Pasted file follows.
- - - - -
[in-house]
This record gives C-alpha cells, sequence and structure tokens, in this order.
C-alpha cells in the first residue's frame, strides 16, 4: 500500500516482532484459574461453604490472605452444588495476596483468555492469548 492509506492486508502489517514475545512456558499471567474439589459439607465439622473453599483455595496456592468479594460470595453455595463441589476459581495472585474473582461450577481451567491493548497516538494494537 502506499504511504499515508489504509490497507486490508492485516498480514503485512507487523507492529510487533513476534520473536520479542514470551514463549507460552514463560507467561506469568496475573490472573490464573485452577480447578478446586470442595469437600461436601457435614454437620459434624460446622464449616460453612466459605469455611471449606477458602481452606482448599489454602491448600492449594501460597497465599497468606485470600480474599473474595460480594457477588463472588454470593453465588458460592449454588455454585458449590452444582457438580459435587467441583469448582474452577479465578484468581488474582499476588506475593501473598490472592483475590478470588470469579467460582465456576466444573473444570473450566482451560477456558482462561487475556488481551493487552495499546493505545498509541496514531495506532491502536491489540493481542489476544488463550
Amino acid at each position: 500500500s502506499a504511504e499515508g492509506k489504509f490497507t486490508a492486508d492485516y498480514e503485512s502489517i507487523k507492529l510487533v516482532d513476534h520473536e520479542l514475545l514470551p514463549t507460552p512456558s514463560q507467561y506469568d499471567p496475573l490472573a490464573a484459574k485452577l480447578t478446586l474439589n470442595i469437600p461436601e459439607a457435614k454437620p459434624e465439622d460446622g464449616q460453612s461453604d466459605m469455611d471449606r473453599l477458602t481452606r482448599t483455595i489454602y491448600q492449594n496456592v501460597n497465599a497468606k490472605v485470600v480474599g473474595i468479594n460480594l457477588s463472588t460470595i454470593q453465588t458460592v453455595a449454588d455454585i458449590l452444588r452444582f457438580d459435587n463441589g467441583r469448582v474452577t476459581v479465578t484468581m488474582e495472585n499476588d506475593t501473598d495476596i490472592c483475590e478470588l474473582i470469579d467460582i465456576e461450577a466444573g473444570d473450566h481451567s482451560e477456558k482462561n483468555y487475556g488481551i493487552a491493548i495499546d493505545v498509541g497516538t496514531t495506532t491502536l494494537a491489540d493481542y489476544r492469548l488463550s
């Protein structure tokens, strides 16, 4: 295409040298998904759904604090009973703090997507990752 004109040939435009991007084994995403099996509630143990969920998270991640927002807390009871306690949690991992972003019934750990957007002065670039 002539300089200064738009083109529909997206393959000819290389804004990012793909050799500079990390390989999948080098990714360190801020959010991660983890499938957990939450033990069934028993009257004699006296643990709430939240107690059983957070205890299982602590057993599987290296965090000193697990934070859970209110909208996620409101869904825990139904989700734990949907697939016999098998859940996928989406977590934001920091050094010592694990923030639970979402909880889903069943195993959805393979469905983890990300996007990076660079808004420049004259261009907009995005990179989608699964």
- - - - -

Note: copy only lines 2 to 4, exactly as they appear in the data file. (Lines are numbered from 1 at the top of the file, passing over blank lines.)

This record gives C-alpha cells, sequence and structure tokens, in this order.
C-alpha cells in the first residue's frame, strides 16, 4: 500500500516482532484459574461453604490472605452444588495476596483468555492469548 492509506492486508502489517514475545512456558499471567474439589459439607465439622473453599483455595496456592468479594460470595453455595463441589476459581495472585474473582461450577481451567491493548497516538494494537 502506499504511504499515508489504509490497507486490508492485516498480514503485512507487523507492529510487533513476534520473536520479542514470551514463549507460552514463560507467561506469568496475573490472573490464573485452577480447578478446586470442595469437600461436601457435614454437620459434624460446622464449616460453612466459605469455611471449606477458602481452606482448599489454602491448600492449594501460597497465599497468606485470600480474599473474595460480594457477588463472588454470593453465588458460592449454588455454585458449590452444582457438580459435587467441583469448582474452577479465578484468581488474582499476588506475593501473598490472592483475590478470588470469579467460582465456576466444573473444570473450566482451560477456558482462561487475556488481551493487552495499546493505545498509541496514531495506532491502536491489540493481542489476544488463550
Amino acid at each position: 500500500s502506499a504511504e499515508g492509506k489504509f490497507t486490508a492486508d492485516y498480514e503485512s502489517i507487523k507492529l510487533v516482532d513476534h520473536e520479542l514475545l514470551p514463549t507460552p512456558s514463560q507467561y506469568d499471567p496475573l490472573a490464573a484459574k485452577l480447578t478446586l474439589n470442595i469437600p461436601e459439607a457435614k454437620p459434624e465439622d460446622g464449616q460453612s461453604d466459605m469455611d471449606r473453599l477458602t481452606r482448599t483455595i489454602y491448600q492449594n496456592v501460597n497465599a497468606k490472605v485470600v480474599g473474595i468479594n460480594l457477588s463472588t460470595i454470593q453465588t458460592v453455595a449454588d455454585i458449590l452444588r452444582f457438580d459435587n463441589g467441583r469448582v474452577t476459581v479465578t484468581m488474582e495472585n499476588d506475593t501473598d495476596i490472592c483475590e478470588l474473582i470469579d467460582i465456576e461450577a466444573g473444570d473450566h481451567s482451560e477456558k482462561n483468555y487475556g488481551i493487552a491493548i495499546d493505545v498509541g497516538t496514531t495506532t491502536l494494537a491489540d493481542y489476544r492469548l488463550s